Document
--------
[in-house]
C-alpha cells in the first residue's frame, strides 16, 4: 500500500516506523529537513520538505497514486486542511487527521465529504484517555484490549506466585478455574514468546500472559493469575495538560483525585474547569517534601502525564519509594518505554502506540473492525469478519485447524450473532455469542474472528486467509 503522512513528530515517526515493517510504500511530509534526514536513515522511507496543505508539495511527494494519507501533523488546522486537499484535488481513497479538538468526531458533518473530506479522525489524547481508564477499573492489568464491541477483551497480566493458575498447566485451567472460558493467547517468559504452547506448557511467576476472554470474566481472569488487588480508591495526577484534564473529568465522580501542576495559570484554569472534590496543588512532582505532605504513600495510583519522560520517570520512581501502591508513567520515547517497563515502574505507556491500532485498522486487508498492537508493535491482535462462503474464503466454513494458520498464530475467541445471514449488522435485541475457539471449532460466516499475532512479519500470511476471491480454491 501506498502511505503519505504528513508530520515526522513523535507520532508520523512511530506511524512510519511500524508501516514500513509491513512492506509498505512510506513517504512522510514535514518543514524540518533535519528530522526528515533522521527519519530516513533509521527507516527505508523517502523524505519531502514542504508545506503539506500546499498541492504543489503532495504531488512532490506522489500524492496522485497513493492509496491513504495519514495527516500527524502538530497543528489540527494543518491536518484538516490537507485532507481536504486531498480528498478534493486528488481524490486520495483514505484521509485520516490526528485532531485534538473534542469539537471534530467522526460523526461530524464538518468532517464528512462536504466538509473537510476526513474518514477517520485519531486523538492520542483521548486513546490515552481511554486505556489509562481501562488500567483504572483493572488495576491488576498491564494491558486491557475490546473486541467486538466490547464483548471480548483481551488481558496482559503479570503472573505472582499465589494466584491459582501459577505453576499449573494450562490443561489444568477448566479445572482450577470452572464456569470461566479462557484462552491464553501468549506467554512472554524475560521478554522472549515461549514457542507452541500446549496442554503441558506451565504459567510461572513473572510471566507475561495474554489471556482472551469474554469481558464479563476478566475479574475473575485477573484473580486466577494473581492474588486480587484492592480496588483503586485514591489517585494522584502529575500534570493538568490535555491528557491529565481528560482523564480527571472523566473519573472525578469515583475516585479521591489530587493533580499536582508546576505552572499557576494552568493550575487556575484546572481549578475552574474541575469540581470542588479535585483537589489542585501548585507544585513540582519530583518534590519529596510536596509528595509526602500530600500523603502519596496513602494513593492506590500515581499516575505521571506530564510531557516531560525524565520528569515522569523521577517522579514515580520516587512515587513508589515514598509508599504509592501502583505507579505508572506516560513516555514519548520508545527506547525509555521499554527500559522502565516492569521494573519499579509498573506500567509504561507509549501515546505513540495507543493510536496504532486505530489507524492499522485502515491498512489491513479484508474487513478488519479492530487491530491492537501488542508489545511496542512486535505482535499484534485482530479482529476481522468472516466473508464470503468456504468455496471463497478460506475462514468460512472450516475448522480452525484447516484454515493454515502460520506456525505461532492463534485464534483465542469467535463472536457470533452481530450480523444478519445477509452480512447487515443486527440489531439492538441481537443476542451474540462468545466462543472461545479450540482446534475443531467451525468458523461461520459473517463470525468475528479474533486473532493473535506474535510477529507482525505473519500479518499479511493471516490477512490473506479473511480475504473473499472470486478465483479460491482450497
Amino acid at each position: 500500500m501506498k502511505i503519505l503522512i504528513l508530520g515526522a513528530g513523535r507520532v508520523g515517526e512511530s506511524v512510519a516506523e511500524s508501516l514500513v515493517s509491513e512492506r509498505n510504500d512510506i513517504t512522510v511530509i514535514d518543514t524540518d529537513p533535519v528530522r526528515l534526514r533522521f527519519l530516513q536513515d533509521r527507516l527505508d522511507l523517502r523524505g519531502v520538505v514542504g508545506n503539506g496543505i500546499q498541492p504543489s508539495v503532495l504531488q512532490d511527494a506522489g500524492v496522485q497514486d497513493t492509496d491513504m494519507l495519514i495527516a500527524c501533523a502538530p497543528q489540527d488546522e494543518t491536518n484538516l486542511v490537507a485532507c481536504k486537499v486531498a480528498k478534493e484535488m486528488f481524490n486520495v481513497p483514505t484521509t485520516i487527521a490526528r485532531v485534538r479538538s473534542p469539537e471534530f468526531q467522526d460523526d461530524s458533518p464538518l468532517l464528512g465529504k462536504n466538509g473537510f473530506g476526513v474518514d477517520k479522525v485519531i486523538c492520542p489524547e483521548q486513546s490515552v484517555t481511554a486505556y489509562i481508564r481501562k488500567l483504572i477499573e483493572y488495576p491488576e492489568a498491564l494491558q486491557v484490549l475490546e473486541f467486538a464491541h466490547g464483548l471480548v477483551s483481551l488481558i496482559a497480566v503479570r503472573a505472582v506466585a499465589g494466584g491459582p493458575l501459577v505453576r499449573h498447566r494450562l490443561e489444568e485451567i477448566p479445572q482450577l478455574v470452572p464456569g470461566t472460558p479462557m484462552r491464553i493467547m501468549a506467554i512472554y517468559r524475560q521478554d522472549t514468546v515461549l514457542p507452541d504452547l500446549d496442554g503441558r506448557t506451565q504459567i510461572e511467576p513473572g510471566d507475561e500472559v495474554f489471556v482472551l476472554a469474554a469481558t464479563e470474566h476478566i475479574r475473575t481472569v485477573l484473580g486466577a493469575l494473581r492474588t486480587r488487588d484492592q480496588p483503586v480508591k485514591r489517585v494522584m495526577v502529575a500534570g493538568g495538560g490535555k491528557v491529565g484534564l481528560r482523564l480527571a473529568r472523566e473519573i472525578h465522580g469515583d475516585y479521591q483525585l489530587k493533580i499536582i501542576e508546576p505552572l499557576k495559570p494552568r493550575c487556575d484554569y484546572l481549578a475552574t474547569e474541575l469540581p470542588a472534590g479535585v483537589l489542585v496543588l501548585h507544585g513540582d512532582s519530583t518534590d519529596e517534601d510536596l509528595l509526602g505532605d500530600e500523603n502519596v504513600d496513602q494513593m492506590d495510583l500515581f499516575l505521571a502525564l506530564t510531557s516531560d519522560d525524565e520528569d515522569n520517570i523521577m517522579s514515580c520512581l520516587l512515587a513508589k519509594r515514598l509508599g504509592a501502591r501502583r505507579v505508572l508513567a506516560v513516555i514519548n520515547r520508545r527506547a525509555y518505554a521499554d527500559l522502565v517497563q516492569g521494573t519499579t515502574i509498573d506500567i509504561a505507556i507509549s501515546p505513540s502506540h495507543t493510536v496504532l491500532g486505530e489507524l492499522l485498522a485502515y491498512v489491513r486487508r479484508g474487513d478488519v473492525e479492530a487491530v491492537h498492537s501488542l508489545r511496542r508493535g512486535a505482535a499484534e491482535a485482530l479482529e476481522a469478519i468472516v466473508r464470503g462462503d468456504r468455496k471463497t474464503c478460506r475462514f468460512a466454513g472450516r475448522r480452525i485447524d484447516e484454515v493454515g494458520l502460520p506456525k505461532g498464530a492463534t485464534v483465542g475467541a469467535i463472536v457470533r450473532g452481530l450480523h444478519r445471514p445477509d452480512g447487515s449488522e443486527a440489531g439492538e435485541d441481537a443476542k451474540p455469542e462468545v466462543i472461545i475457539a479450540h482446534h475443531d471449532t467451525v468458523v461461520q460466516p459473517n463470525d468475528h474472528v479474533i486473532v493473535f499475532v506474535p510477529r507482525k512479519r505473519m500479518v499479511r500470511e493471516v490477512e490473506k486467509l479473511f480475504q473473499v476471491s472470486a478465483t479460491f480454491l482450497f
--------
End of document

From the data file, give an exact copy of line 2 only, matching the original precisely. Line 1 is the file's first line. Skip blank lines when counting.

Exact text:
C-alpha cells in the first residue's frame, strides 16, 4: 500500500516506523529537513520538505497514486486542511487527521465529504484517555484490549506466585478455574514468546500472559493469575495538560483525585474547569517534601502525564519509594518505554502506540473492525469478519485447524450473532455469542474472528486467509 503522512513528530515517526515493517510504500511530509534526514536513515522511507496543505508539495511527494494519507501533523488546522486537499484535488481513497479538538468526531458533518473530506479522525489524547481508564477499573492489568464491541477483551497480566493458575498447566485451567472460558493467547517468559504452547506448557511467576476472554470474566481472569488487588480508591495526577484534564473529568465522580501542576495559570484554569472534590496543588512532582505532605504513600495510583519522560520517570520512581501502591508513567520515547517497563515502574505507556491500532485498522486487508498492537508493535491482535462462503474464503466454513494458520498464530475467541445471514449488522435485541475457539471449532460466516499475532512479519500470511476471491480454491 501506498502511505503519505504528513508530520515526522513523535507520532508520523512511530506511524512510519511500524508501516514500513509491513512492506509498505512510506513517504512522510514535514518543514524540518533535519528530522526528515533522521527519519530516513533509521527507516527505508523517502523524505519531502514542504508545506503539506500546499498541492504543489503532495504531488512532490506522489500524492496522485497513493492509496491513504495519514495527516500527524502538530497543528489540527494543518491536518484538516490537507485532507481536504486531498480528498478534493486528488481524490486520495483514505484521509485520516490526528485532531485534538473534542469539537471534530467522526460523526461530524464538518468532517464528512462536504466538509473537510476526513474518514477517520485519531486523538492520542483521548486513546490515552481511554486505556489509562481501562488500567483504572483493572488495576491488576498491564494491558486491557475490546473486541467486538466490547464483548471480548483481551488481558496482559503479570503472573505472582499465589494466584491459582501459577505453576499449573494450562490443561489444568477448566479445572482450577470452572464456569470461566479462557484462552491464553501468549506467554512472554524475560521478554522472549515461549514457542507452541500446549496442554503441558506451565504459567510461572513473572510471566507475561495474554489471556482472551469474554469481558464479563476478566475479574475473575485477573484473580486466577494473581492474588486480587484492592480496588483503586485514591489517585494522584502529575500534570493538568490535555491528557491529565481528560482523564480527571472523566473519573472525578469515583475516585479521591489530587493533580499536582508546576505552572499557576494552568493550575487556575484546572481549578475552574474541575469540581470542588479535585483537589489542585501548585507544585513540582519530583518534590519529596510536596509528595509526602500530600500523603502519596496513602494513593492506590500515581499516575505521571506530564510531557516531560525524565520528569515522569523521577517522579514515580520516587512515587513508589515514598509508599504509592501502583505507579505508572506516560513516555514519548520508545527506547525509555521499554527500559522502565516492569521494573519499579509498573506500567509504561507509549501515546505513540495507543493510536496504532486505530489507524492499522485502515491498512489491513479484508474487513478488519479492530487491530491492537501488542508489545511496542512486535505482535499484534485482530479482529476481522468472516466473508464470503468456504468455496471463497478460506475462514468460512472450516475448522480452525484447516484454515493454515502460520506456525505461532492463534485464534483465542469467535463472536457470533452481530450480523444478519445477509452480512447487515443486527440489531439492538441481537443476542451474540462468545466462543472461545479450540482446534475443531467451525468458523461461520459473517463470525468475528479474533486473532493473535506474535510477529507482525505473519500479518499479511493471516490477512490473506479473511480475504473473499472470486478465483479460491482450497